Apparently, such an approach works for Crimea as well. Indeed, Vladimir Putin pays special attention to the region. The peninsula’s major international airport (Simferopol Airport) was upgraded. In mid-May 2018, a highway across the Crimean Bridge, which was built on the Russian president’s initiative, was put into operation. This passageway over the Kerch Strait was built in record time of two years and is currently the longest bridge-crossing both in Russia and Europe. 

In 2016, a 400 km-long gas pipeline was laid across the bottom of the Kerch Strait, which separates Crimea from Russia. In 2018, a number of energy supply facilities were launched in the peninsula, allowing for Crimea’s full electricity independence. 

The issue of water supply has always been of particular importance to the sustainable development of the Crimean peninsula. When the conflict between Russia and Ukraine erupted, the government in Kiev decided to cut off water supply from the Dnieper to Crimea through the North-Crimean Canal, which had covered up to 90% of the peninsula’s water demand, both for keeping water reservoirs full and for irrigation purposes. This left the region face to face with a serious threat of water deficit. Russia has solved the problem through the implementation of groundwater production projects.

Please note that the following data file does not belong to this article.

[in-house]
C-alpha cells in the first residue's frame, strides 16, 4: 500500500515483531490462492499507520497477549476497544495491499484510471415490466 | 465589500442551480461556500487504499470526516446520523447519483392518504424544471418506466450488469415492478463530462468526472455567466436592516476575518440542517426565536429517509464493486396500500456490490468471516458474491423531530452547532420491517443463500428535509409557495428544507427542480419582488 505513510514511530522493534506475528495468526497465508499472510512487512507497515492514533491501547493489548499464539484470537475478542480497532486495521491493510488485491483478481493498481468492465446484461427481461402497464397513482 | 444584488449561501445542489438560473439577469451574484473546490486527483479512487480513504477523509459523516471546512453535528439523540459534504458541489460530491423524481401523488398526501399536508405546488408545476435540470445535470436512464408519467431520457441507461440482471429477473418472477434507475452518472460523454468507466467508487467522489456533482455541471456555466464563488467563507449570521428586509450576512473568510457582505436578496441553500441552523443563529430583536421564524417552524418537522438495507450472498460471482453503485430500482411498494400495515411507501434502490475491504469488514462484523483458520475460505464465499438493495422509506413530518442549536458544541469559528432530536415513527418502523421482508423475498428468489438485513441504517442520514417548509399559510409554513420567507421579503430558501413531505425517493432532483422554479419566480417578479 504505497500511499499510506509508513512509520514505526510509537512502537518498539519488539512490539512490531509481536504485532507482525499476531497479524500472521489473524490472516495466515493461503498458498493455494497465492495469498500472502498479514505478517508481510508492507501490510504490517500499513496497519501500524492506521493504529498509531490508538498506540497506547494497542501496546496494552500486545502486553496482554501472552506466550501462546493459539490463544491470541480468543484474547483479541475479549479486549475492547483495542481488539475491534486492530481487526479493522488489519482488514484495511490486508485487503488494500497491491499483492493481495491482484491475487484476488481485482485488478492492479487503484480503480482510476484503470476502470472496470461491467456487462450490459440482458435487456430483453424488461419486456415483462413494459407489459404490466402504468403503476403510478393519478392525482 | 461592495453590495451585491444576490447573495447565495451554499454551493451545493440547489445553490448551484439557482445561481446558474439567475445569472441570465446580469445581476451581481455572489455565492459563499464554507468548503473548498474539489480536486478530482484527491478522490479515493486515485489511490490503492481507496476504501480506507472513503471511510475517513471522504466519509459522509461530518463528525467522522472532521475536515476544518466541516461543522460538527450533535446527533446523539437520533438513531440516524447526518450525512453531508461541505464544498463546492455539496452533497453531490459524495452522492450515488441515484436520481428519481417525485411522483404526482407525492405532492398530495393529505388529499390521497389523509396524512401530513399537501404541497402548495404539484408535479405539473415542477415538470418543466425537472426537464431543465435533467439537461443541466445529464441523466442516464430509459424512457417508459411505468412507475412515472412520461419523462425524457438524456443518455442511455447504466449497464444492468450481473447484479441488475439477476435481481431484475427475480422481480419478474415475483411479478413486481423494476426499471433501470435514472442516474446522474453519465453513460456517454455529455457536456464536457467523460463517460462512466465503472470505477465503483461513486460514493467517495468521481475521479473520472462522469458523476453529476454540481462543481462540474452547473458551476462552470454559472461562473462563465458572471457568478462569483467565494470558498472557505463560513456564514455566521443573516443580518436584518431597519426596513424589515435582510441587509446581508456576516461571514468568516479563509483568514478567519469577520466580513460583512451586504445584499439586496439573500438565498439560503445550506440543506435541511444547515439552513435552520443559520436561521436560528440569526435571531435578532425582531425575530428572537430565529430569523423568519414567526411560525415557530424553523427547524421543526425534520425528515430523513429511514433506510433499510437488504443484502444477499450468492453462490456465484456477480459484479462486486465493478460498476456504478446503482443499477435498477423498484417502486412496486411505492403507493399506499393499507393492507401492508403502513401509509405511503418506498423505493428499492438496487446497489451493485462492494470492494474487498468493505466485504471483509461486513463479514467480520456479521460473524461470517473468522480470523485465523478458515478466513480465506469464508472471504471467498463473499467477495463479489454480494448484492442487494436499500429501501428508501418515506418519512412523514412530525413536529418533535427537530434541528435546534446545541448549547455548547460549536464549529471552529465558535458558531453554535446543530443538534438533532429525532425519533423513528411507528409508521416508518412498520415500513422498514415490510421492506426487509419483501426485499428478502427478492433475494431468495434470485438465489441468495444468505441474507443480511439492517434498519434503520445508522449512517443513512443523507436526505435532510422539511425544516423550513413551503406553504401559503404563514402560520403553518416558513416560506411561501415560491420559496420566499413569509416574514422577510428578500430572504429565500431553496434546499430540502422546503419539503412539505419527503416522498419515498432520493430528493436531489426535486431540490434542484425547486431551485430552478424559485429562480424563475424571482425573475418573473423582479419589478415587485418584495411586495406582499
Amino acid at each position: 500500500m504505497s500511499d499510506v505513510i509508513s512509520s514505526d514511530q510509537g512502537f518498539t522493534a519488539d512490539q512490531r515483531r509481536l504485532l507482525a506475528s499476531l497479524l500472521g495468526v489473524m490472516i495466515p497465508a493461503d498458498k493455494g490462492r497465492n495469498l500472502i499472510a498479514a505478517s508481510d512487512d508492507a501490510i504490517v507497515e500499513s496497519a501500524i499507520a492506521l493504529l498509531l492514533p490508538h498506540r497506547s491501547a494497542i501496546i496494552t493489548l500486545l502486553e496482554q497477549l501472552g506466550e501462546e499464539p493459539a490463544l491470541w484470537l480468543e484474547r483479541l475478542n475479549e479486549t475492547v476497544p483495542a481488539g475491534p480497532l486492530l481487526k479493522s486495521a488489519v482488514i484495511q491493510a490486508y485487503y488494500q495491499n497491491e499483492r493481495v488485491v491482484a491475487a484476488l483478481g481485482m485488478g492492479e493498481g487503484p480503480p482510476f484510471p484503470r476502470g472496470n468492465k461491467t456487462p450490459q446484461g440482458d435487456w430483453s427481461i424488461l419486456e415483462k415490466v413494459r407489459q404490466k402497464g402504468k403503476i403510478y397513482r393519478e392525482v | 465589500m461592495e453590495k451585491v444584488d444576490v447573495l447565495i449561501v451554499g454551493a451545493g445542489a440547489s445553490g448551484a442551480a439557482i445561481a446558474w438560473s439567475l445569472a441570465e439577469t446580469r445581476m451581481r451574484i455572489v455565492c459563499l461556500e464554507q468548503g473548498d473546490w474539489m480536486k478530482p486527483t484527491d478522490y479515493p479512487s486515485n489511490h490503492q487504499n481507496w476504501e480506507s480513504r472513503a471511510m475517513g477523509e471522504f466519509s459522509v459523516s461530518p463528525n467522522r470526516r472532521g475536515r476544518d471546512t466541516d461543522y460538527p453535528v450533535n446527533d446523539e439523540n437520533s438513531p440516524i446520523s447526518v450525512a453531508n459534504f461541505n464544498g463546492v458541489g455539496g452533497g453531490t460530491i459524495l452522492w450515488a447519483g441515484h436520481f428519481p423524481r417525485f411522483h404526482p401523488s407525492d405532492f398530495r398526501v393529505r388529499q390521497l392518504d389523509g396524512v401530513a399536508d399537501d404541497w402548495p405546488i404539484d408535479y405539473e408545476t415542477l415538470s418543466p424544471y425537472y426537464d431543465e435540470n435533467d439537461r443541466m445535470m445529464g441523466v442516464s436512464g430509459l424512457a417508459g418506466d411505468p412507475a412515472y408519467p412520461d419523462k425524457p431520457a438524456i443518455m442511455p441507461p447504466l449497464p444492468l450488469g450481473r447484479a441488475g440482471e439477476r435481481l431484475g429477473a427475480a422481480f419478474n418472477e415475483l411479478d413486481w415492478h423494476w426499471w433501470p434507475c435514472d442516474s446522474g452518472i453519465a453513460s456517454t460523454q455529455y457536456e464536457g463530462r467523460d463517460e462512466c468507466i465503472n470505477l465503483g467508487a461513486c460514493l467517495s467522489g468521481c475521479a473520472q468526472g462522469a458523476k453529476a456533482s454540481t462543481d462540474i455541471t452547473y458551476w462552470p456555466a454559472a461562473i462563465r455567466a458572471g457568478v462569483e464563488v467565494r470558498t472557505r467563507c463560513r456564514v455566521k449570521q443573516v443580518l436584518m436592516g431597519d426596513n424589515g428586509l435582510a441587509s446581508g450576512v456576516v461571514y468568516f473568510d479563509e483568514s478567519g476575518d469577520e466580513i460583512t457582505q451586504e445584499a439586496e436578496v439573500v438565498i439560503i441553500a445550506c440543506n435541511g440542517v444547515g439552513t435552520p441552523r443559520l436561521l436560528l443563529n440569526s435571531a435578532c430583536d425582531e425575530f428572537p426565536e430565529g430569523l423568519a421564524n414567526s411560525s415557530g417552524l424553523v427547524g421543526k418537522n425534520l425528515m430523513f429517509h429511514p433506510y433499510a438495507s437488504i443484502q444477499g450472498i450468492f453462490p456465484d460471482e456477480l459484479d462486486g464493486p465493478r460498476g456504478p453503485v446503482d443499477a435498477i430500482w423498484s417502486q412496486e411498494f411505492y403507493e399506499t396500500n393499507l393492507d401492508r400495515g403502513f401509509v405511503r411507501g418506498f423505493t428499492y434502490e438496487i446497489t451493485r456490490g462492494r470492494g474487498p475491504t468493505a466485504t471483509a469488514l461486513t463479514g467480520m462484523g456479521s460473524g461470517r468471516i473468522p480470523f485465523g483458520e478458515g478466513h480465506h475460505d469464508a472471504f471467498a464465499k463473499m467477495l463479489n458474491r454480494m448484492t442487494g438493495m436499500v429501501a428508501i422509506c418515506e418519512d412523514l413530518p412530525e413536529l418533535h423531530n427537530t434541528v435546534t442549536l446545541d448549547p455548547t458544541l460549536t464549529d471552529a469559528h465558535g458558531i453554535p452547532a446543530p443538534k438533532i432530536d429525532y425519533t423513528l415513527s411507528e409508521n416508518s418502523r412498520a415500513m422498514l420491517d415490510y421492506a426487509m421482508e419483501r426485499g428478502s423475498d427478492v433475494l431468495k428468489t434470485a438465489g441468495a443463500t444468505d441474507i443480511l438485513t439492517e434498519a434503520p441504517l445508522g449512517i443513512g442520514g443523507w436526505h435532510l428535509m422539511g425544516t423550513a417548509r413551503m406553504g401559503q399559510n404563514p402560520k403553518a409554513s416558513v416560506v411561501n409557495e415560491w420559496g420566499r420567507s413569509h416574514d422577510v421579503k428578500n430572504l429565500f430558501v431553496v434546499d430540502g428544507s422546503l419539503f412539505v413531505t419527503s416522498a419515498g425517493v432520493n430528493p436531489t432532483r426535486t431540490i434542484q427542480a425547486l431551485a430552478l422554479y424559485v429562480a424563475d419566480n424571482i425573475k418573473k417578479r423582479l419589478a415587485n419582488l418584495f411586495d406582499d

The tourism industry is evolving—outdated Soviet-era resorts, historical and cultural sites are gradually put to order, parks and gardens renewed. The share of agro-tourism is growing. It has been a long time since the peninsula’s tourism industry—a traditional livelihood for many Crimeans—saw such a high investment level. 

So it turns out that the economy of the now-Russian Crimea is developing, and at a good pace, too. Moscow intends to spend more than EUR 4 billion in the framework of a targeted program to support sustainable progress in the region up to 2024. This sum is even more impressive given the level of prices in Russia. 

We should therefore admit that the approval of Russia’s annexation activities by Crimean population reported throughout these five years, has much more to do with tangible economic achievements than it does with ‘the historical memory’ and ‘the predominance of ethnic Russians’. In five years with Russia, more has been done than in the quarter of a century within the recognised jurisdiction. Nothing personal. Political populism has its benefits—sometimes it does improve people’s lives. This is a very interesting trend to consider within the European Union’s agenda.

Psychology and gradual acceptance 

Was Crimea’s unification with Russia legal? This is a debatable point. Moscow would say yes, while Washington would say absolutely not. But is Crimea’s current state legitimate? Here, there is much less uncertainty.